It is not easy to calculate how many people were burned at the stake as a result of the witch-trials in Denmark, since many of our old legal archives have been lost, and because a complete survey does not yet exist of the source material that is available. However, systematic examination currently being carried out by two young historians, Karsten Sejr Jensen and Jens Chr. Johansen, of Danish witch-trial records from the sixteenth and seventeenth centuries respectively, has already indicated that previous calculations greatly exaggerated.
From my knowledge of the results they have so far achieved I would estimate that the total number of victims countrywide during the period from the Reformation in 1536, up to 1693, when the last legal witch- burning took place, was less than a thousand, and that the maximum number of this type of case tried was two thousand. For it is a fact that there were quite as many acquittals as there were sentences, particularly after 1576, when all death sentences in sorcery cases were referred for appeal to the Landsting. Examination of the court rolls from Viborg Landsting for the years 1612-1637, a period when witch-persecution reached its peak as a result of Christian IV’s ‘Decree concerning Sorcerers and their Accomplices’ of 1617, shows that the Jutland High Court judges imposed considerably milder sentences than the local courts: out of 225 persons who were recommended to be burned at the stake, 114, or slightly fewer than half the total number, were acquitted. The Viborg Landsting statistics during this 25-year period reveal some other interesting details of the witch-trials. 90% of the accused were women, only 10% were men. Distribution into age-groups shows that two-thirds of the witches were old (which in those days meant having reached the age of 50), slightly less than a third were between 25 and 50, and only a very few were under 25. The general assumption that the majority of witches were solitary persons does not hold water here. Most of them were married (59%) or widowed (8%) and only 6% were unmarried; but to these figures must be added, it is true, 27% whose marital status is unknown. The authority of Viborg Landsting covered the whole of Northern Jutland from Kongeaaen to Skagen, an area including 24 market towns and about 950 country parishes. When we recall that at that time every town and every parish had its witches and ‘wizards,’ it is actually surprising that the Jutland High Court judges could find holding an average of 10 cases a year to be sufficient. It is true that only three-fifths of the rolls are extant, but even if this is taken into account and the average calculated as 17 per annum, it is still only 17 per 1000 of the thousands of witches free and at large in Jutland.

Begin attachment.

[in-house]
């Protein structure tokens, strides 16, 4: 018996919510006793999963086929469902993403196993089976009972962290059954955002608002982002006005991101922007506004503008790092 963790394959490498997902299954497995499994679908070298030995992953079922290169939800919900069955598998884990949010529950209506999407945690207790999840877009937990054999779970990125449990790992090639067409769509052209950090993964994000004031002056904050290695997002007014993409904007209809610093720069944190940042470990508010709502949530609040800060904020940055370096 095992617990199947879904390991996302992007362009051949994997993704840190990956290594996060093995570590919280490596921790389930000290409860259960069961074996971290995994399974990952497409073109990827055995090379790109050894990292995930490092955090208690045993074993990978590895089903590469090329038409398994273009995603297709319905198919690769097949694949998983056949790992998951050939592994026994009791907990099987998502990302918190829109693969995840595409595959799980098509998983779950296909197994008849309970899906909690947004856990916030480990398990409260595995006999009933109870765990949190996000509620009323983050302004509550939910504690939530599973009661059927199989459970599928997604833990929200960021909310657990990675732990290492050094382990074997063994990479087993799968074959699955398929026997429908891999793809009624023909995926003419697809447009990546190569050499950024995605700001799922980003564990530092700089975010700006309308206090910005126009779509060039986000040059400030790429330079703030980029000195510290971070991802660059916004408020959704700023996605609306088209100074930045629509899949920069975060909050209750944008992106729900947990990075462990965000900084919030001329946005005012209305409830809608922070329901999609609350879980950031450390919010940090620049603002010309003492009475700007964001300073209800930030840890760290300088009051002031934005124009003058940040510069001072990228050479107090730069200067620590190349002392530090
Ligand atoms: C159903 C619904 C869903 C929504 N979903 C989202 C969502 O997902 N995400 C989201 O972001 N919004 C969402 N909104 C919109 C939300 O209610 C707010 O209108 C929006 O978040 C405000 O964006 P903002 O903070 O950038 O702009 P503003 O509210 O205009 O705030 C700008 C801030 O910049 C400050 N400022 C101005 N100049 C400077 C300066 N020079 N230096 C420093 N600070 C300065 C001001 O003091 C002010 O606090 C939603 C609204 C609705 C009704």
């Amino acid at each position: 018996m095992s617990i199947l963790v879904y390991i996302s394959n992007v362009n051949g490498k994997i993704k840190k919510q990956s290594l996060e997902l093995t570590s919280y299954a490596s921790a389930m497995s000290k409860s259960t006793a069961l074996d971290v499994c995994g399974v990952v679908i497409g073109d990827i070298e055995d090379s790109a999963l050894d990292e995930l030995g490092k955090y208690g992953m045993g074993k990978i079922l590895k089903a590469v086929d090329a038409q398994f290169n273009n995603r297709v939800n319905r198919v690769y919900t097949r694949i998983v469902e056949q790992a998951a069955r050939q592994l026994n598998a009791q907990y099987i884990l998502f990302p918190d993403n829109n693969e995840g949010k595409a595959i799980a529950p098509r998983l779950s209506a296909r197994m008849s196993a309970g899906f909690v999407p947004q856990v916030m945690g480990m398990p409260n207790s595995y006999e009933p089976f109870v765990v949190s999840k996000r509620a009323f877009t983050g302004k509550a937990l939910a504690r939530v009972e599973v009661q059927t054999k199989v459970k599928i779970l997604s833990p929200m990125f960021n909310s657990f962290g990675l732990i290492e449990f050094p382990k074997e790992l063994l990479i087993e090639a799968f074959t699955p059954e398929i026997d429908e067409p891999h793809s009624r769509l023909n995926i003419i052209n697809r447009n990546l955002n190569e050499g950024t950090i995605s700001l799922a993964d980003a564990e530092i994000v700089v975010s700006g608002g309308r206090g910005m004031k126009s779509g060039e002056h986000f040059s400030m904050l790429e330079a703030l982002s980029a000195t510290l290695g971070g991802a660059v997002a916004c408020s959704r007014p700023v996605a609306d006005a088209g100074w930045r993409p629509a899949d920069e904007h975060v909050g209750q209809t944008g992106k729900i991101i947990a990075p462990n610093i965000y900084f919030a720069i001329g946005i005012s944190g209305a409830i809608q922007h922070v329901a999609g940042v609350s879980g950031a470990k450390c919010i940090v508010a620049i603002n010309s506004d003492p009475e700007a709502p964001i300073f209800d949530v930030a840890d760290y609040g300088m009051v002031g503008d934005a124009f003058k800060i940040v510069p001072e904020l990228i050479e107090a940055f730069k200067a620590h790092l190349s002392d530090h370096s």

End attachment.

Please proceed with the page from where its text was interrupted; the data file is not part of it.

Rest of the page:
The reason for so few being brought to justice was that a trial was a costly undertaking. A person who brought a case before the courts had among other things to take responsibility for the subsistence of the accused if he was being held in prison, and when there was also a risk of the case resulting in an acquittal owing to insufficient evidence, many hesitated to instigate proceedings. It could also happen that the case might be turned against one so that one found oneself accused of defamation and calumnious allegations. Therefore quite frequently witches were combated by other means, for instance their powers could be destroyed by counter-magic. Trial was therefore seen as the last resort. On the other hand many would ‘tag along’ when someone in the parish finally decided to serve a summons on a notorious witch. There could be as many as 50 witnesses in a witch- trial and the charges could involve damages and bewitchings that went back twenty or even forty years. The most frequent accusation levelled against the witches claimed that they brought sickness on able-bodied persons in their prime. In the country they could be charged with damages to cows and horses as well as milk and butter production. In coastal districts they were blamed for ruining the fishing, and in the market towns for harming trade. In short, when the witches were at their deeds of darkess, the very foundations of existence were at risk, people’s naering og bjaering, their very livelihood, as an old phrase has it.
Gustav Henningsen, “Witchcraft in Denmark” (1982)